In this lab, double replacement reactions between compounds were done in order to determine the equation and description of a new substance. During the lab, each participant was given drop bottles, spot plates. The drop bottles contained different compounds which were dropped into the spot plates and mixed together.

Compounds were combined together and would generally form a completely different-looking substance. Droplets of reactants such as BaCl2 and Na2SO4 were dropped into spot plates, which created a double replacement reaction. If the substance no longer had an aqueous solution after the double replacement, then the substance would be a precipitate.  

A precipitate is when two aqueous solutions are combined together to form a solid product through double replacement reactions. These tests were done to give students a better understanding of double replacement reactions.


The purpose of this lab was to observe the results of many double replacement reactions, as well as to practice writing non-ionic, complete ionic, and net ionic equations for precipitation reactions.



A good test to determine the presence of chloride ions in a water sample would be to have them react with silver ions. This is due to the fact that on the solubility charts, chloride and silver ions form a precipitate, meaning that together they have low solubility, and form a solid substance. With the product of silver and chloride ions, the presence of the chloride ion will be very evident as it is a solid substance.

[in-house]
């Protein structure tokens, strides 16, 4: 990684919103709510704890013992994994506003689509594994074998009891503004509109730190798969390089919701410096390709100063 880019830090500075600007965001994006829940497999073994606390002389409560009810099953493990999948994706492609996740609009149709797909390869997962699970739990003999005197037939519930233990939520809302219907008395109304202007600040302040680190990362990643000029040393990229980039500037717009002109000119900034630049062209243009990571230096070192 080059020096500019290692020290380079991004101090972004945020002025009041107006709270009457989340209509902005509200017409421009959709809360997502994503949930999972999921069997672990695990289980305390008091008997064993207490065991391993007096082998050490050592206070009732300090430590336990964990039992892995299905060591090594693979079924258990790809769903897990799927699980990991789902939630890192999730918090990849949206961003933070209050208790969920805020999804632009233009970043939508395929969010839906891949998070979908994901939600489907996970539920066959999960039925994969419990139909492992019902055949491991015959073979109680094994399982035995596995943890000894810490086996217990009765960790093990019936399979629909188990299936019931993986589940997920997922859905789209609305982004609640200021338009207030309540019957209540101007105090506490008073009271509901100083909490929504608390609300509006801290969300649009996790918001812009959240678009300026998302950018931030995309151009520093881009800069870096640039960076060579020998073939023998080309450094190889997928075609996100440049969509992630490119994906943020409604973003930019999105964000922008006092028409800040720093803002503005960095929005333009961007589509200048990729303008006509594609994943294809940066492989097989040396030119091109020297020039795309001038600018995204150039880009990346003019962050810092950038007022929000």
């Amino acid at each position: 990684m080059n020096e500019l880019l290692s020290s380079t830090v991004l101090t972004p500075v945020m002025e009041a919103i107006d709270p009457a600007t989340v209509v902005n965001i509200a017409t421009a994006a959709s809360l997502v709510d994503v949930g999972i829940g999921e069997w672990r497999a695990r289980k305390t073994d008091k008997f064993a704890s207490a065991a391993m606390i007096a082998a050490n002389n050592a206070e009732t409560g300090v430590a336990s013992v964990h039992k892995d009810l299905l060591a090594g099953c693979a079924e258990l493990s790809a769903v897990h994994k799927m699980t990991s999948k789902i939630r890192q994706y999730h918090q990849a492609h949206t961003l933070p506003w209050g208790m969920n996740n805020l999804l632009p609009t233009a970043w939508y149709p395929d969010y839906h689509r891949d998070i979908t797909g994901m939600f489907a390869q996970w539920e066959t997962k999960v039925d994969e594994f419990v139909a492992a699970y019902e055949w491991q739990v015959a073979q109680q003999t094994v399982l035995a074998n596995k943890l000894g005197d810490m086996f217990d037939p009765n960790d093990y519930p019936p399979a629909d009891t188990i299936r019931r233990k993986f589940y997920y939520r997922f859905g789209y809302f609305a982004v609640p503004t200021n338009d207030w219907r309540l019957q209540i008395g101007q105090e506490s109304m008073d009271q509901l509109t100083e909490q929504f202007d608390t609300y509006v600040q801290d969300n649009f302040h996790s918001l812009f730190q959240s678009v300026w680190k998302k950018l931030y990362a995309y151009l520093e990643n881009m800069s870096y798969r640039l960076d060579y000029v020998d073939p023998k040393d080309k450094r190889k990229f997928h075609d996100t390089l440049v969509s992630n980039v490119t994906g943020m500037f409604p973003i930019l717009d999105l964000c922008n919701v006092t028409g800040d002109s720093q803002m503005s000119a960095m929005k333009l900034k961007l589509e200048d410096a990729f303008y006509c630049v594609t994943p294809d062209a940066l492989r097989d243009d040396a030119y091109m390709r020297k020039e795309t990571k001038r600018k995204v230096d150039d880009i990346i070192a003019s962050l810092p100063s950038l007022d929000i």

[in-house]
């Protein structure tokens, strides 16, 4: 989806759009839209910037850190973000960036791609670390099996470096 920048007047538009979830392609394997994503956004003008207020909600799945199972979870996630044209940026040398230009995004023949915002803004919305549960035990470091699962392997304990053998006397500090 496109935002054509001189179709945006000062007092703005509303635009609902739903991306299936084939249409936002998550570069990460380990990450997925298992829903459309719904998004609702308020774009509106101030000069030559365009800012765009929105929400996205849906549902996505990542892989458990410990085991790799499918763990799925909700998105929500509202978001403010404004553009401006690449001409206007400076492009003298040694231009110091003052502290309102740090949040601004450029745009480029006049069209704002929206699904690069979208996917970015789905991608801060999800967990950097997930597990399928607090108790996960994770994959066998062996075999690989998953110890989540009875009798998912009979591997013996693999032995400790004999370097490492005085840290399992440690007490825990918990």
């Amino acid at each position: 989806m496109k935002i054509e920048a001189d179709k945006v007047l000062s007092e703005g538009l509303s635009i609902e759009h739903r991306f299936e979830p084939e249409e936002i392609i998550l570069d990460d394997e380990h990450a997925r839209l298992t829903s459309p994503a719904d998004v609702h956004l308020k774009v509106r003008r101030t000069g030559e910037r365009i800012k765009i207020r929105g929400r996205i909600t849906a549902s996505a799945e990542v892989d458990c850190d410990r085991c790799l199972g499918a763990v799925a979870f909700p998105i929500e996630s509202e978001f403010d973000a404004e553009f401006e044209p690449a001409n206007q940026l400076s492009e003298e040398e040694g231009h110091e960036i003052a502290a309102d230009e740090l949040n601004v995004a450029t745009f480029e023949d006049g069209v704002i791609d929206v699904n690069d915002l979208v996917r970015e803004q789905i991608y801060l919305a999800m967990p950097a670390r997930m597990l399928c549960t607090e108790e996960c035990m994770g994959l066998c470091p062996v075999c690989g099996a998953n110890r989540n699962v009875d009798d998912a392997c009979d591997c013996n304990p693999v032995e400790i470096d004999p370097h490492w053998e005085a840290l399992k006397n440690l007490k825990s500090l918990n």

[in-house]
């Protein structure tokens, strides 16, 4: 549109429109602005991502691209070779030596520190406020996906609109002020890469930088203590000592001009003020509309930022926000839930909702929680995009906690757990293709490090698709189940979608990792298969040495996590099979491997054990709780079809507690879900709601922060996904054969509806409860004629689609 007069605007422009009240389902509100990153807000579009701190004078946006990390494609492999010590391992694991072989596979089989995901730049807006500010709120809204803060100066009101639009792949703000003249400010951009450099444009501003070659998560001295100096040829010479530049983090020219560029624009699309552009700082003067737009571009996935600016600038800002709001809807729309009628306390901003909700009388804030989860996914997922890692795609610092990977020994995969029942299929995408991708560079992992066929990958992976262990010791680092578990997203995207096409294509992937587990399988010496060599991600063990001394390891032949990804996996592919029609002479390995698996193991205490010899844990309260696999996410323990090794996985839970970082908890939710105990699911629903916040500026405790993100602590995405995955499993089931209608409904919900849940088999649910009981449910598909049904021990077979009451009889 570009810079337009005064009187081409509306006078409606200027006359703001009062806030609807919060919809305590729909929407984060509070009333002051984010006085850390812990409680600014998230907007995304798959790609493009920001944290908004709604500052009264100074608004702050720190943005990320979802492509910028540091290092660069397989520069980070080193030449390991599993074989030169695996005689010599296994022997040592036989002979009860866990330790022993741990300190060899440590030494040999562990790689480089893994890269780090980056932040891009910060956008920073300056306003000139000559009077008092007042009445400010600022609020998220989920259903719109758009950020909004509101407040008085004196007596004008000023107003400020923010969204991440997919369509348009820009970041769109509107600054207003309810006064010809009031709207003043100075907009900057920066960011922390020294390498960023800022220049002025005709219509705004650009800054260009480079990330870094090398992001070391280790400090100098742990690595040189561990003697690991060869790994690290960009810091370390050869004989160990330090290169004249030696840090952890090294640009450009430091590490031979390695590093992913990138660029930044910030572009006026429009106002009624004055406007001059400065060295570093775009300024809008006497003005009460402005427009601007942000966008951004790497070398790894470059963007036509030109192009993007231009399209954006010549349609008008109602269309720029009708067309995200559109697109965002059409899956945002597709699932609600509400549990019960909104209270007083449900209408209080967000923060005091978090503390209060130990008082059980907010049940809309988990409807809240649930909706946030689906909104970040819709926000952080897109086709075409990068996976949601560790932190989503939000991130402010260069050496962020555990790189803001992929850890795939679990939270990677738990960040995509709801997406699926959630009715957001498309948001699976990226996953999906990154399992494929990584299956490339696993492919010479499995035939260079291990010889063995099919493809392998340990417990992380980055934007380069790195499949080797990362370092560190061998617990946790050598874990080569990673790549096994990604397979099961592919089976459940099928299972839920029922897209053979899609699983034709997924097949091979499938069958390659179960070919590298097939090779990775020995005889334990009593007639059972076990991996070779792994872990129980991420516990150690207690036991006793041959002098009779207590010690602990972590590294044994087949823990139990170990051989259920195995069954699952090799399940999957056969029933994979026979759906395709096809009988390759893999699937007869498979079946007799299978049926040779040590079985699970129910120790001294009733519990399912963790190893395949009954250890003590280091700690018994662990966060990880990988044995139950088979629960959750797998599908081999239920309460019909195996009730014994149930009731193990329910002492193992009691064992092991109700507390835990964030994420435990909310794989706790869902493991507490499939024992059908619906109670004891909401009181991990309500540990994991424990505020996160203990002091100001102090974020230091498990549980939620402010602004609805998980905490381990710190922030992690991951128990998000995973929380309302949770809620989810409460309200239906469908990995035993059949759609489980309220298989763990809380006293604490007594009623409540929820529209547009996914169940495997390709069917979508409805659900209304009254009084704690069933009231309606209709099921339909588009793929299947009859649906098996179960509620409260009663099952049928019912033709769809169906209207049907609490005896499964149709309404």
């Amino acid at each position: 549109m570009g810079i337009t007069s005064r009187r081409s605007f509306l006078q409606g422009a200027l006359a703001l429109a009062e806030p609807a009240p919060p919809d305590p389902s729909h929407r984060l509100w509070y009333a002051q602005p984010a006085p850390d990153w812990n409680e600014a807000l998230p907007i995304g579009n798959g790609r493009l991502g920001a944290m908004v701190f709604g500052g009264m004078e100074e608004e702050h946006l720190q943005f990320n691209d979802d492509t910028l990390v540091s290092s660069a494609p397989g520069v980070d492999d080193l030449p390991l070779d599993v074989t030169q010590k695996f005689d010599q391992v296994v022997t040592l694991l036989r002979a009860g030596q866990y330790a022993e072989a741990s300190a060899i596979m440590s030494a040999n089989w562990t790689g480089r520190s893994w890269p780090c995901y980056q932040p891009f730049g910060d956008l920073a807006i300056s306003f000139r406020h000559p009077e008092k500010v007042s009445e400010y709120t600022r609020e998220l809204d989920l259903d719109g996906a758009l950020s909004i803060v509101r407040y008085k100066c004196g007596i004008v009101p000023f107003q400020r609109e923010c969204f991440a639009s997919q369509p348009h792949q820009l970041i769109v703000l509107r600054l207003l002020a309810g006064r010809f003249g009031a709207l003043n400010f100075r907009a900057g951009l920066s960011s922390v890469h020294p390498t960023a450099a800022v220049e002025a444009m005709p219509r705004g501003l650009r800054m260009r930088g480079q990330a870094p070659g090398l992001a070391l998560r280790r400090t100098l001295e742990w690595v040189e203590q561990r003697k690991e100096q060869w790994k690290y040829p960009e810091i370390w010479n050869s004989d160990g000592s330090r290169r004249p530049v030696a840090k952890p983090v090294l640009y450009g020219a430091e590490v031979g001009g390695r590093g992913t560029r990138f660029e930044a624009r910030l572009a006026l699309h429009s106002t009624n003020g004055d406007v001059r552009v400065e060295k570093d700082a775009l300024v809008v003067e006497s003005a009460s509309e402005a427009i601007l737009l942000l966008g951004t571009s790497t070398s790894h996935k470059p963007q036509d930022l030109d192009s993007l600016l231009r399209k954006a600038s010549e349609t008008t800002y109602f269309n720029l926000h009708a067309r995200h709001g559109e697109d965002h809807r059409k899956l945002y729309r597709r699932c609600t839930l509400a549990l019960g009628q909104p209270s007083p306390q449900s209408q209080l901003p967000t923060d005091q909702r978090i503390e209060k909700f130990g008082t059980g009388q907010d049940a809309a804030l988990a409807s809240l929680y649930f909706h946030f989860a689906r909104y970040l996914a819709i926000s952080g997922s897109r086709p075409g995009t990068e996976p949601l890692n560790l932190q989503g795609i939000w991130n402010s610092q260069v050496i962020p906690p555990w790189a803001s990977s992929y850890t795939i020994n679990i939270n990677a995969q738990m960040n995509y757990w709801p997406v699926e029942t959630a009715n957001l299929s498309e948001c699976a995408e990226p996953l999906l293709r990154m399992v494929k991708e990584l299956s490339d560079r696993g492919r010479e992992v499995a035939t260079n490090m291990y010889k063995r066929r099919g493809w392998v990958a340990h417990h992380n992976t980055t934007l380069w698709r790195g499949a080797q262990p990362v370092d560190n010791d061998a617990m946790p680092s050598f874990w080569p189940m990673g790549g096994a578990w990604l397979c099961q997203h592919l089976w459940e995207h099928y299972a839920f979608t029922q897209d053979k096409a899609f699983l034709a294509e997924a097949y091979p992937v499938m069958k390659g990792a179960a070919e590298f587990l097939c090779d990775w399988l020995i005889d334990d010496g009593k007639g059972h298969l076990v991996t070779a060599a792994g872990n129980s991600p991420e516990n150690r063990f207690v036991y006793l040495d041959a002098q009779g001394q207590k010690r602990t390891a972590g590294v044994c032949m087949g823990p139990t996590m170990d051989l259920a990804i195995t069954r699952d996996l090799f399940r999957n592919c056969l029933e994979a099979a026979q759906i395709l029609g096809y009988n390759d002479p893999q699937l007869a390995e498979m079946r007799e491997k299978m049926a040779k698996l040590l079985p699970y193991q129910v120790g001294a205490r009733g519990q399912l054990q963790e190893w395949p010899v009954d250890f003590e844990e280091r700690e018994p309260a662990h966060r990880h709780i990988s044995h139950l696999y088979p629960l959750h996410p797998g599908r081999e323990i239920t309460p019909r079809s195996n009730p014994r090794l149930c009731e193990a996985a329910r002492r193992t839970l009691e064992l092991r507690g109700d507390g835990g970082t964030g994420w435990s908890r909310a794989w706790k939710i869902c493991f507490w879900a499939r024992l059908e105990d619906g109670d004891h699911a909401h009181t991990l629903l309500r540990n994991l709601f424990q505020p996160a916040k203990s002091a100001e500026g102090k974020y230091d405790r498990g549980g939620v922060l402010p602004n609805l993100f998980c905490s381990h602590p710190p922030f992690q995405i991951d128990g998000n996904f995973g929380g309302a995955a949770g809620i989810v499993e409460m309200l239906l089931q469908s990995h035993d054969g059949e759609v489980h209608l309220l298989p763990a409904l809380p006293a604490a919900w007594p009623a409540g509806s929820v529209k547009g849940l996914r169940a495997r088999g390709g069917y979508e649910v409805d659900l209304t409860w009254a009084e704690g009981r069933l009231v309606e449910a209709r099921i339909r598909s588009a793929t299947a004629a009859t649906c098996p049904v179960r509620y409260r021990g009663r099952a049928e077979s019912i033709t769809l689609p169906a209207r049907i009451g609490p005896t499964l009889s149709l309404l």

If chloride ions were combined with sulphate ions which they are soluble with, then their presence would be nowhere near as clear. This is because the chloride ions would have an aqueous solution.

A good test to determine the presence of silver ions in a water sample would be to pair it with bromide ions. These two ions combined together would form a precipitate, which would help clearly show the presence of silver in the substance.

Silver and Bromide Ions combined together have a low solubility which allows for it to be a precipitate. For example, Silver ions are soluble with Fluoride ions, which would only create an aqueous solution, and the presence of silver ions would not be as evident as they would be if they were paired with Bromide Ions.

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William Anderson (Schoolworkhelper Editorial Team)
William completed his Bachelor of Science and Master of Arts in 2013. He current serves as a lecturer, tutor and freelance writer. In his spare time, he enjoys reading, walking his dog and parasailing. Article last reviewed: 2022 | St. Rosemary Institution © 2010-2024 | Creative Commons 4.0

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